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  • sarahandgareth's Profile Photo

    Talkin' the Bawston talk

    by sarahandgareth Written Aug 2, 2005

    2 out of 5 starsHelpfulness

    For those who assume that the locals all speak like John F. Kennedy, the reality of Boston's streets can be somewhat surprising. The average Bostonian is much more likely to say something like 'I cahn't find a place to paak my caah' than to wax lyrical about being a Berliner. There are Kennedy types, too, although you'll find yourself wondering if they're being entirely serious (they are, but they sure sound funny). If you want to fit in, go to Fenway Paak, try to get yourself a ticket and, in-between various epithets, try to pick up on the local lingo.

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  • dinhyen's Profile Photo

    Say what?

    by dinhyen Updated Sep 5, 2002

    1.5 out of 5 starsHelpfulness

    Boston Public Library

    The Bostonian accent is either wickedly incomprehensible or wickedly funny, depending on your perspective. Here's a snippet of conversation my friend told me about:

    Friend: How do I get to Harvard Yard?
    Boston bloke: Hahvid Yahd? Study real hahd. *guffaws*

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  • This is probably way over done but.....

    by ElaineCatherine Written Mar 27, 2005

    1.5 out of 5 starsHelpfulness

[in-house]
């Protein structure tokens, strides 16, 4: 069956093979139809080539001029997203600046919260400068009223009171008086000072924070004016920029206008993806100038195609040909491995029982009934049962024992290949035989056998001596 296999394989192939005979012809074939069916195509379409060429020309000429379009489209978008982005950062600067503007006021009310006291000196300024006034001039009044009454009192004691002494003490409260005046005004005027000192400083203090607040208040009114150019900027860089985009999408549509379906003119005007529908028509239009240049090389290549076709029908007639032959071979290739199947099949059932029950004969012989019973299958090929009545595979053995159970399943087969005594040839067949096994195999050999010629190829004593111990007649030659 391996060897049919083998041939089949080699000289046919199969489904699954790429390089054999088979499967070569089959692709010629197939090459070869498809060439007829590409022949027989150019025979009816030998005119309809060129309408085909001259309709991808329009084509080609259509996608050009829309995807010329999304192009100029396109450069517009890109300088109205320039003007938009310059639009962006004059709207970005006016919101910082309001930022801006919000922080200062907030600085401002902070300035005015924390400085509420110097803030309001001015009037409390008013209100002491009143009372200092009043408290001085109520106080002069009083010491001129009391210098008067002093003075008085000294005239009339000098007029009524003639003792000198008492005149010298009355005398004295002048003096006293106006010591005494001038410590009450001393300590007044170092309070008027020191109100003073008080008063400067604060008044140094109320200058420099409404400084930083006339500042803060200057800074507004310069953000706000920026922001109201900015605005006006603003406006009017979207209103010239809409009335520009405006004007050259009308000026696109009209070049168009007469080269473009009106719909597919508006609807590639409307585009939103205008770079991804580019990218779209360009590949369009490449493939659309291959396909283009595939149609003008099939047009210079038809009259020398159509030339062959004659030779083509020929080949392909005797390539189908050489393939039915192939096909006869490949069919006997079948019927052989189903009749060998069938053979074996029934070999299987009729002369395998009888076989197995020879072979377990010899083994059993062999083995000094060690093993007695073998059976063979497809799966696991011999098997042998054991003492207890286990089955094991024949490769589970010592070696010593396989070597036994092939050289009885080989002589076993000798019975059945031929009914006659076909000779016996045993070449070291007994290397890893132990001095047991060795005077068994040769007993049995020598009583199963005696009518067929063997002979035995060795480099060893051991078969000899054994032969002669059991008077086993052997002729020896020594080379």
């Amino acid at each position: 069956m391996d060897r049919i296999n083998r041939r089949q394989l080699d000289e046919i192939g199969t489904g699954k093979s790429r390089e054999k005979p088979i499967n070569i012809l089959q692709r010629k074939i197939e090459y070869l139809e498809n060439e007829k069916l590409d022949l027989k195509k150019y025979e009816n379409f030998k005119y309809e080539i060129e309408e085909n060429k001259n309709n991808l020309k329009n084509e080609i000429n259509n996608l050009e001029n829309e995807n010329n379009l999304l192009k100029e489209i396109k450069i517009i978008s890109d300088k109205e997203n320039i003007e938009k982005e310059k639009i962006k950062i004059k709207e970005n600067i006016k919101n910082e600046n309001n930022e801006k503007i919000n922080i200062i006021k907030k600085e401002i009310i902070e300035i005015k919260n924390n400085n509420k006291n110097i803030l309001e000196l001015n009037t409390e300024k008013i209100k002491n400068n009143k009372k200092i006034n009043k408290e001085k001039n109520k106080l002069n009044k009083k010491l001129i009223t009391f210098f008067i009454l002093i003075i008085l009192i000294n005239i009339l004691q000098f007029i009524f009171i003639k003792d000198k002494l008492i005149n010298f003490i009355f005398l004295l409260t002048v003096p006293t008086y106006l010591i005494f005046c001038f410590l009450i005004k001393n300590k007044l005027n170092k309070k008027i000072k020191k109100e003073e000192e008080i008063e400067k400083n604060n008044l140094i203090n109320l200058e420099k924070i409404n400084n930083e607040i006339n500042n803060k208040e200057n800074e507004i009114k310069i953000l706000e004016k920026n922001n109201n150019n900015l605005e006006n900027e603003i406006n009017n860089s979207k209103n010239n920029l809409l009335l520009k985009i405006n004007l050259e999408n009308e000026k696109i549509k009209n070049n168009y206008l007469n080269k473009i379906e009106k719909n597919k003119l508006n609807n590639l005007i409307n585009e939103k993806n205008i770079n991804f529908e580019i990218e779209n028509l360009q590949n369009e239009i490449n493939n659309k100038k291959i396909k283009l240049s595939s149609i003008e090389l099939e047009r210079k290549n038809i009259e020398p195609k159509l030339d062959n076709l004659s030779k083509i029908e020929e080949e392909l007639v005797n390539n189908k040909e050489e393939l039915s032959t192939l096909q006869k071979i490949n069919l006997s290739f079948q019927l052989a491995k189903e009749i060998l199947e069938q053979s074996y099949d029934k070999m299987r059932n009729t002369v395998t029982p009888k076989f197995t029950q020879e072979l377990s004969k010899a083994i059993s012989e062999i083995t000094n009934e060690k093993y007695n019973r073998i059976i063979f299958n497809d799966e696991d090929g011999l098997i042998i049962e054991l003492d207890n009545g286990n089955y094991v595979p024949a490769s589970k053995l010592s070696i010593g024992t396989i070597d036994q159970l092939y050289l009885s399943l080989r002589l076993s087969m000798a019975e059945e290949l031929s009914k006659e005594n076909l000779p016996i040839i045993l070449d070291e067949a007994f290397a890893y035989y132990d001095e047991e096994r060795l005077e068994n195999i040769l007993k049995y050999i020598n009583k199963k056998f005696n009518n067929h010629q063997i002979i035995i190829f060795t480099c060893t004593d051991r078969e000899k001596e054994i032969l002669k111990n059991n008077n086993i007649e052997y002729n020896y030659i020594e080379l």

A real Bostonian Here!

    Dont ask any Bostonians to say "Park your car in Harvard Yard" My mom is a REAL Bostonian, grew up in Irish Dorchester, and she has a real Boston accent, and while listening to it can be a both amusing and befuddling, Bostonians are a very proud people, as they should be! Some of the best people on earth here! They dont like to be teased about their accent!

    Related to:
    • Business Travel

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  • KnotH3ad's Profile Photo

    While in Boston keep in mind...

    by KnotH3ad Written Aug 25, 2002

    1.5 out of 5 starsHelpfulness

    While in Boston keep in mind that they speak with a New England accent. If a word ends in an 'ER', pronounce it like it ends with an 'AH'. If a word ends in an 'A', pronounce it like it ends in an 'ER'. For example, Marina is 'Mariner' and Jennifer is 'Jennifah'.

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  • Boston Accent

    by zChris Written Aug 24, 2002

    1.5 out of 5 starsHelpfulness

    North Enders

    Many people talk in the famous Boston accent. I'm only really qualified to talk on a few intricacies of this dialect, but Adam Gaffin has compiled the excellent Wicked Good Guide to Boston English at Boston-Online.com.

    Just one more thing. Never refer to Boston as Bean Town. Just as no San Franciscan refers to their city as 'Frisco', we prefer not to refer to Boston with a nickname featuring brown ovular objects. Feel free to do as us locals do and call Boston 'The Hub of the Universe' or just simply 'The Hub'.